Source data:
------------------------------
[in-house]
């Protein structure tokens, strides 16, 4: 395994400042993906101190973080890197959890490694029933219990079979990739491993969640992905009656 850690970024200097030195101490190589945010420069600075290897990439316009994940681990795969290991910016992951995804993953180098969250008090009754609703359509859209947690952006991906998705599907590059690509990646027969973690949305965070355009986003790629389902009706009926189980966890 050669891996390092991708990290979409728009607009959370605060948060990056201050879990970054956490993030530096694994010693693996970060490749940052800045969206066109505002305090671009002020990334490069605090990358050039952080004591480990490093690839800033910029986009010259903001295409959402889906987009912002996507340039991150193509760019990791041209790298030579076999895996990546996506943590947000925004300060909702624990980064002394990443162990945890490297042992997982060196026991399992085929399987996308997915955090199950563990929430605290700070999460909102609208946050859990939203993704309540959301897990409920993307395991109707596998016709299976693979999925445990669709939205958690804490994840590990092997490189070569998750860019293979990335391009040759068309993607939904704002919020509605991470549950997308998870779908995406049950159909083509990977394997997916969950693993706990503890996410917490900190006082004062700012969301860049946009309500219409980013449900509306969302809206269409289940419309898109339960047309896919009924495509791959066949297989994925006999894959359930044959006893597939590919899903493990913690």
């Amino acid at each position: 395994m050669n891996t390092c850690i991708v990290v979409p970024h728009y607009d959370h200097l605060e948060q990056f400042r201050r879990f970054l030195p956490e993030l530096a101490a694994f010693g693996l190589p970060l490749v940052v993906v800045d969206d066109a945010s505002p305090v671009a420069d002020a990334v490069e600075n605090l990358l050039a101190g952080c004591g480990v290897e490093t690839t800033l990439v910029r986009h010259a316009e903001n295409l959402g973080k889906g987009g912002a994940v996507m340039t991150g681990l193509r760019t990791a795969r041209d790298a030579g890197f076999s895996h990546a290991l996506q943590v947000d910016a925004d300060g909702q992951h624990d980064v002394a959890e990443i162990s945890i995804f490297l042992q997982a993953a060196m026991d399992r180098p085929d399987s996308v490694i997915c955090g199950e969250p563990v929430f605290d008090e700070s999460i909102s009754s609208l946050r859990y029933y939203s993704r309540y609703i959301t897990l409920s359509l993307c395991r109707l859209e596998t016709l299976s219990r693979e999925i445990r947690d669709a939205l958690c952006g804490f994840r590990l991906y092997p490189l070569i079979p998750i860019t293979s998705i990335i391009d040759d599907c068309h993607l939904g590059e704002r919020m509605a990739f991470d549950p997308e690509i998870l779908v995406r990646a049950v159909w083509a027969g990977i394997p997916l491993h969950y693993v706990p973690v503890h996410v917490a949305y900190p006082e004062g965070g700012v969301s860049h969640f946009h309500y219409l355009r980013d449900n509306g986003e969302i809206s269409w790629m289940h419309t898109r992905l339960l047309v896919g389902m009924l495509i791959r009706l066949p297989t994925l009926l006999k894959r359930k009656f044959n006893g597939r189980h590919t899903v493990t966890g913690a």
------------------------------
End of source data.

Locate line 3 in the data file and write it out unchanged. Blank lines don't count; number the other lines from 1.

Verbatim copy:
């Amino acid at each position: 395994m050669n891996t390092c850690i991708v990290v979409p970024h728009y607009d959370h200097l605060e948060q990056f400042r201050r879990f970054l030195p956490e993030l530096a101490a694994f010693g693996l190589p970060l490749v940052v993906v800045d969206d066109a945010s505002p305090v671009a420069d002020a990334v490069e600075n605090l990358l050039a101190g952080c004591g480990v290897e490093t690839t800033l990439v910029r986009h010259a316009e903001n295409l959402g973080k889906g987009g912002a994940v996507m340039t991150g681990l193509r760019t990791a795969r041209d790298a030579g890197f076999s895996h990546a290991l996506q943590v947000d910016a925004d300060g909702q992951h624990d980064v002394a959890e990443i162990s945890i995804f490297l042992q997982a993953a060196m026991d399992r180098p085929d399987s996308v490694i997915c955090g199950e969250p563990v929430f605290d008090e700070s999460i909102s009754s609208l946050r859990y029933y939203s993704r309540y609703i959301t897990l409920s359509l993307c395991r109707l859209e596998t016709l299976s219990r693979e999925i445990r947690d669709a939205l958690c952006g804490f994840r590990l991906y092997p490189l070569i079979p998750i860019t293979s998705i990335i391009d040759d599907c068309h993607l939904g590059e704002r919020m509605a990739f991470d549950p997308e690509i998870l779908v995406r990646a049950v159909w083509a027969g990977i394997p997916l491993h969950y693993v706990p973690v503890h996410v917490a949305y900190p006082e004062g965070g700012v969301s860049h969640f946009h309500y219409l355009r980013d449900n509306g986003e969302i809206s269409w790629m289940h419309t898109r992905l339960l047309v896919g389902m009924l495509i791959r009706l066949p297989t994925l009926l006999k894959r359930k009656f044959n006893g597939r189980h590919t899903v493990t966890g913690a």